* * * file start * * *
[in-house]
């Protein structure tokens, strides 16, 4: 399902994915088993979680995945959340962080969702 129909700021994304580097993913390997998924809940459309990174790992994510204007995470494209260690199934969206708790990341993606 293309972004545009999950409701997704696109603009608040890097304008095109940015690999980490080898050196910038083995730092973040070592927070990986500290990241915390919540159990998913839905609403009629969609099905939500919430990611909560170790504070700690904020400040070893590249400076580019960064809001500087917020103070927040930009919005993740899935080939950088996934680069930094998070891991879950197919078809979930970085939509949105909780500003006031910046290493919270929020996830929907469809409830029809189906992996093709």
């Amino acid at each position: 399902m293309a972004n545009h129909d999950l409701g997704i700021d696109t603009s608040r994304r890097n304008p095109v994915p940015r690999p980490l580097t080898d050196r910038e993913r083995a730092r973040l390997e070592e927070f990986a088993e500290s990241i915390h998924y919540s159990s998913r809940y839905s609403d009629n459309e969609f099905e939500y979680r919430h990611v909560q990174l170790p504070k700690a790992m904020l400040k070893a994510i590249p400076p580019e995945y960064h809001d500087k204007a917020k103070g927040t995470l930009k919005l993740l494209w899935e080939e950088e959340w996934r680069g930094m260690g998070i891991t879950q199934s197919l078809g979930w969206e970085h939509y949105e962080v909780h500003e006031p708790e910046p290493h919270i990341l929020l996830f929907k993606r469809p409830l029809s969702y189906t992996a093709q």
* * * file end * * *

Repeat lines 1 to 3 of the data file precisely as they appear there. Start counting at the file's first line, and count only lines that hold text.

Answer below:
[in-house]
């Protein structure tokens, strides 16, 4: 399902994915088993979680995945959340962080969702 129909700021994304580097993913390997998924809940459309990174790992994510204007995470494209260690199934969206708790990341993606 293309972004545009999950409701997704696109603009608040890097304008095109940015690999980490080898050196910038083995730092973040070592927070990986500290990241915390919540159990998913839905609403009629969609099905939500919430990611909560170790504070700690904020400040070893590249400076580019960064809001500087917020103070927040930009919005993740899935080939950088996934680069930094998070891991879950197919078809979930970085939509949105909780500003006031910046290493919270929020996830929907469809409830029809189906992996093709």
């Amino acid at each position: 399902m293309a972004n545009h129909d999950l409701g997704i700021d696109t603009s608040r994304r890097n304008p095109v994915p940015r690999p980490l580097t080898d050196r910038e993913r083995a730092r973040l390997e070592e927070f990986a088993e500290s990241i915390h998924y919540s159990s998913r809940y839905s609403d009629n459309e969609f099905e939500y979680r919430h990611v909560q990174l170790p504070k700690a790992m904020l400040k070893a994510i590249p400076p580019e995945y960064h809001d500087k204007a917020k103070g927040t995470l930009k919005l993740l494209w899935e080939e950088e959340w996934r680069g930094m260690g998070i891991t879950q199934s197919l078809g979930w969206e970085h939509y949105e962080v909780h500003e006031p708790e910046p290493h919270i990341l929020l996830f929907k993606r469809p409830l029809s969702y189906t992996a093709q």